“The world has changed from quality to quantity, and so have we.” ― Santosh Kalwar
Each month, as I entertain topics to write about, there is usually an idea or concept in the depths of my mind that breaks free and surfaces as conscious thought. As if to validate that I’m on the right track, the universe becomes a collaborator, laying out examples all around me.
This month quality is really on my mind. I am sorry to say, like manners and good conversation, it is a rare commodity these days. Slowly, and without anyone noticing, we have become a world full of mediocrity.
Think of the last time you had a helpful sales clerk, or got something that exceeded your expectations. And why exactly do we need dollar and mega stores filled with unending rows of needless crap? Or multi-acred supermarkets, whose healthy food choices couldn’t even fill 2 aisles. Our world has become so inundated with a mass produced, flavor of the day, here today and gone tomorrow, get it cheaper mentality that we’ve forgotten that quantity comes at the cost of precious quality.
What defines quality? The irony is that it’s hard to quantify, but when you see it, you know it. It somehow stands out above that sea of mediocrity and looks, tastes, feels or acts different. Quality is not whim, nor is it transient. It cannot be rushed, nor is it hastily tired of. It is borne of inspiration and preparation and executed with experience and skill. Quality means that someone set out to do a better job and succeeded. Being of high quality, as a product or a person, is high praise becoming a standard by which all are measured.
Quality is a reflection of what we think about ourselves. To see quality says we have value, to see quantity says we are fleeting and insignificant.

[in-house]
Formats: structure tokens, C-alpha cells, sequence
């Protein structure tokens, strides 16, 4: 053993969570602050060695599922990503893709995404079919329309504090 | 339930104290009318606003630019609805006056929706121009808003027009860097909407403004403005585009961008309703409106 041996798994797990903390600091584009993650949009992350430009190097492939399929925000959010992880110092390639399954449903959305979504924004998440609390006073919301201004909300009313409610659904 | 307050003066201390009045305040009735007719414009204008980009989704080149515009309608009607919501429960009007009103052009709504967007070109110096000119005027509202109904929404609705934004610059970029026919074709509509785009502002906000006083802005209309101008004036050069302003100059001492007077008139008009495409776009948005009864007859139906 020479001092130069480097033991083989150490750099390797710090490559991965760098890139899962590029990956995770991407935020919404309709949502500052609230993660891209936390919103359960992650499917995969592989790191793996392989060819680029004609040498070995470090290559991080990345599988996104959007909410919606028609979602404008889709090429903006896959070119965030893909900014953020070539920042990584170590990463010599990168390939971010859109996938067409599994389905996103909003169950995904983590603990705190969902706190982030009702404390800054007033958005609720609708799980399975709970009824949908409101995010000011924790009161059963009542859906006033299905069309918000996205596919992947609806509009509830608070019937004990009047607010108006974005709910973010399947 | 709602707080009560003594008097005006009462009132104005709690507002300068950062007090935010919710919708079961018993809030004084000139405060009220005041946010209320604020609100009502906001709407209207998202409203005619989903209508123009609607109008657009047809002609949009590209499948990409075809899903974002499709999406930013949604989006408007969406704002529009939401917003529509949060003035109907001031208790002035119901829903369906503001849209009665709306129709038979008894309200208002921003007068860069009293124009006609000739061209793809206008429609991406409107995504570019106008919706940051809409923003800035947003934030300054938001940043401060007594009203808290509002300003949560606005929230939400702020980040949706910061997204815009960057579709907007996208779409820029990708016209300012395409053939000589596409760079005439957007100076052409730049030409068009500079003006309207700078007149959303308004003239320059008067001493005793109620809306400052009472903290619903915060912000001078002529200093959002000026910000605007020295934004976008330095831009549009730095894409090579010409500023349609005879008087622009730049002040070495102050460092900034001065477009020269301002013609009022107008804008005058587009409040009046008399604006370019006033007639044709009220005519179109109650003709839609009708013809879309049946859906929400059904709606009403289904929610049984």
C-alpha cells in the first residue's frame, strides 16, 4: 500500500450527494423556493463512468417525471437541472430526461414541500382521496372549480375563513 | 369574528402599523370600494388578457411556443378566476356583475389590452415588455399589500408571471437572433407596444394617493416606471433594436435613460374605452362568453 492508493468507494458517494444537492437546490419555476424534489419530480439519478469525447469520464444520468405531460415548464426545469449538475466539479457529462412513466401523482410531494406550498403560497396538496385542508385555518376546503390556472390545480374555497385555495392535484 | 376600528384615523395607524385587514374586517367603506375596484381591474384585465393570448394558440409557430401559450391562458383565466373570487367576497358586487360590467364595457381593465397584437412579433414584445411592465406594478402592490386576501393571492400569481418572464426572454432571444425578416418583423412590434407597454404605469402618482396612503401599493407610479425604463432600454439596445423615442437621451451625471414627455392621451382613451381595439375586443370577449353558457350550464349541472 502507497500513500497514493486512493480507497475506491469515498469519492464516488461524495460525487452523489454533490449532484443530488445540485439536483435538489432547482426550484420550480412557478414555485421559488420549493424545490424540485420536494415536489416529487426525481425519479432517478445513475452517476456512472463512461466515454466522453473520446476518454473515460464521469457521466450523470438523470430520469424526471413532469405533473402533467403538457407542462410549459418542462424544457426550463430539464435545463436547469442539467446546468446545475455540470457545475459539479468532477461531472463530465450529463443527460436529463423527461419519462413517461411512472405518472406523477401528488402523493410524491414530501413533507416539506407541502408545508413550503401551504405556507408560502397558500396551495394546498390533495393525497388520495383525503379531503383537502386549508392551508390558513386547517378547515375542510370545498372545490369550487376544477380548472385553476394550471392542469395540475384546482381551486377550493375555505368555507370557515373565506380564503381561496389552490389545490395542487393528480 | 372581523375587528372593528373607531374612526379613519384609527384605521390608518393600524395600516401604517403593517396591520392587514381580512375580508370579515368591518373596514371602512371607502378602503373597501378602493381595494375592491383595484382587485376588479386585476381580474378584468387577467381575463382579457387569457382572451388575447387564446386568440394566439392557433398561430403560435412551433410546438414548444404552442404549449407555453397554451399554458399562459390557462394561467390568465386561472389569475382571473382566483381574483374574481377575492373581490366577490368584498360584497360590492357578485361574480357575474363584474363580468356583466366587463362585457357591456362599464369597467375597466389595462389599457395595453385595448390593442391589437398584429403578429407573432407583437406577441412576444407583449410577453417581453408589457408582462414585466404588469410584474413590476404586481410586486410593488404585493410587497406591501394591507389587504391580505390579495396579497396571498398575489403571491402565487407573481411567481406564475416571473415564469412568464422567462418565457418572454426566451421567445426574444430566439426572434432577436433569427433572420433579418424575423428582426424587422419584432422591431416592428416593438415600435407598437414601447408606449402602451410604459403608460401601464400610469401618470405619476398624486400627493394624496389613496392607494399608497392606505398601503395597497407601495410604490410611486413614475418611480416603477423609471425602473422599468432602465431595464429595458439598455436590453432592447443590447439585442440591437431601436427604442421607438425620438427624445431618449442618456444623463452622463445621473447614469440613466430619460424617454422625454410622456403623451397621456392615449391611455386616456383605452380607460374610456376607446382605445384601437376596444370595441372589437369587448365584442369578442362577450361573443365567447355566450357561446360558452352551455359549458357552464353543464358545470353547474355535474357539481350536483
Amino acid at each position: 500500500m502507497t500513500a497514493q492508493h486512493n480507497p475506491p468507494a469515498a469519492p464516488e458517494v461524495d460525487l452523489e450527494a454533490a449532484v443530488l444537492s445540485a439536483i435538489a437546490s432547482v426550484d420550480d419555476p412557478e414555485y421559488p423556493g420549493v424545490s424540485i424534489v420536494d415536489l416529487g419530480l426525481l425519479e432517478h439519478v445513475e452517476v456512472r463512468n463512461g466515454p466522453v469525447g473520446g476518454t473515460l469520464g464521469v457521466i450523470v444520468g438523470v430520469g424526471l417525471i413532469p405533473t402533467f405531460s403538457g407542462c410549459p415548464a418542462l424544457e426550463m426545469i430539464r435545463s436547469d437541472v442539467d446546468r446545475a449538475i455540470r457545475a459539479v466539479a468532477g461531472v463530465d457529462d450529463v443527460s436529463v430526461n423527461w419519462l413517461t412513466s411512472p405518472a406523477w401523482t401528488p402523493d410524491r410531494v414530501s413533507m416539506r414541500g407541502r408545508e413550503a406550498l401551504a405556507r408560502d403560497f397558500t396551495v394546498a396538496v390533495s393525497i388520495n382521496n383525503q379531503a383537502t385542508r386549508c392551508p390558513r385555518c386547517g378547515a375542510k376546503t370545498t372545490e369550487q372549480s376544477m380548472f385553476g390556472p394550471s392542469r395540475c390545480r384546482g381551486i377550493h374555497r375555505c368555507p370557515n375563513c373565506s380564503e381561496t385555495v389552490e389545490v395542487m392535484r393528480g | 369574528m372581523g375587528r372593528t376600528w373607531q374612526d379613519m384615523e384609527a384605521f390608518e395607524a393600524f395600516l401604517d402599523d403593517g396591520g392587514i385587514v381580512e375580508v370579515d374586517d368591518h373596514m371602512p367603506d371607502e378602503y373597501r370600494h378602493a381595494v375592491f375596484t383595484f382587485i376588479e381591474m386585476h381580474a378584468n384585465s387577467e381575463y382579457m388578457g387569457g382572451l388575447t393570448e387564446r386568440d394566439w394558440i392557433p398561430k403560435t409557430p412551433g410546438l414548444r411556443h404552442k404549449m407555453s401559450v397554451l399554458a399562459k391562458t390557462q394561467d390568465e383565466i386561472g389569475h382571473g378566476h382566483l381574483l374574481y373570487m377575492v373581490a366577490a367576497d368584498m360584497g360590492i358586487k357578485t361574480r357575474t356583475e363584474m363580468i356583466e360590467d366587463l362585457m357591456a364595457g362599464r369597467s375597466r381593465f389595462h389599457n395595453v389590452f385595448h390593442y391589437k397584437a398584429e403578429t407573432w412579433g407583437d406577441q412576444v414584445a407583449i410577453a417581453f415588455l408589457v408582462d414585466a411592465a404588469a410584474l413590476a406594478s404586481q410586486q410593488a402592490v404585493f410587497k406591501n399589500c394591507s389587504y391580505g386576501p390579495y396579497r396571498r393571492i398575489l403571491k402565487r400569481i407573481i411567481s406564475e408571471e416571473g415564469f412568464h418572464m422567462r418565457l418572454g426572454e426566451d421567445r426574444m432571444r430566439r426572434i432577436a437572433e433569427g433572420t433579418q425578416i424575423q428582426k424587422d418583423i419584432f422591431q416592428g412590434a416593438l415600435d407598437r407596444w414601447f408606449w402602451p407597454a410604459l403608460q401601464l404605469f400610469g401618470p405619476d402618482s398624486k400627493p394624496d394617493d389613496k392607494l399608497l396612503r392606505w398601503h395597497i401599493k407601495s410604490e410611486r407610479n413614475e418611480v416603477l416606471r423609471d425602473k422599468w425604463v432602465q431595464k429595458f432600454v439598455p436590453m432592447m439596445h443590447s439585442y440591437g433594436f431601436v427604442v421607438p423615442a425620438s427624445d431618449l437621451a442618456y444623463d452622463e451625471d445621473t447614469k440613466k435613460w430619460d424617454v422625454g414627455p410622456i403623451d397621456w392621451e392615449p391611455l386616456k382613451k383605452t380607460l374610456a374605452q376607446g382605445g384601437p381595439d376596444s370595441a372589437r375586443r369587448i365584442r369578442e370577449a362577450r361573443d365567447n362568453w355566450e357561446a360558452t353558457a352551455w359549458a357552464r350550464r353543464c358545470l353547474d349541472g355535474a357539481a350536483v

Surrounding ourselves with things of quality is not a matter of status or wealth. Rather, it is a way of establishing value in our selves and in our world. Becoming aware of how different we feel in the presence of quality makes us strive for it. When standards are high we tend to rise to the occasion, bringing out the highest versions of ourselves. When standards are low, we too follow.
Quality is not something available only to the very wealthy, but it does come at higher cost. When outwardly looking at two similar items it may not be readily apparent why one is $20 and the other is $100.00. I experience this in the interior design world all the time. I present a design product or concept and within seconds a cheaper version is pulled up on the web leaving me to explain how the two have nothing in common. Quality comes with a backstory that is not always visible. Prices are influenced by quality of materials, time devoted to product design and testing, skill of labor, care in manufacturing, attention to customer service, etc. When the cheaper option falls apart in half the time, where is it’s value?
The same is true of using quality professionals. A seasoned designer, contractor or engineer commands higher prices because of the education and expertise they bring to a project. They think of all the probable pitfalls before they happen and know how to remedy them if they do. Often, the amount of collaboration, forethought and discipline required to complete a successful project is not evident until the end product is completed. While it may seem a huge expense on the front end, it’s nothing compared to the cost of having costly mistakes fixed on the back end.
I believe it actually costs more when we disregard quality in our decision making process. In fact, lower quality products aren’t more economical because they need more frequent replacement, which depletes resources and causes increased waste issues. From that standpoint alone buying goods of higher quality becomes our civic duty.
Lowering the qualities we look for in a job, a friend or a mate can have negative or irreversible impact on our lives and futures. Demanding quality increases our chances of stability, security and longevity and contributes to an increased quality of life.
While quality may be harder to find and take a little longer to acquire, it is never regretted once attained. When it becomes part of our lives we seek it out in everything from our food to our friends. Understanding value in all its forms gives us a unit of measure, making it easier to identify and eliminate the things we don’t need. A life built around quality is a rich life indeed.
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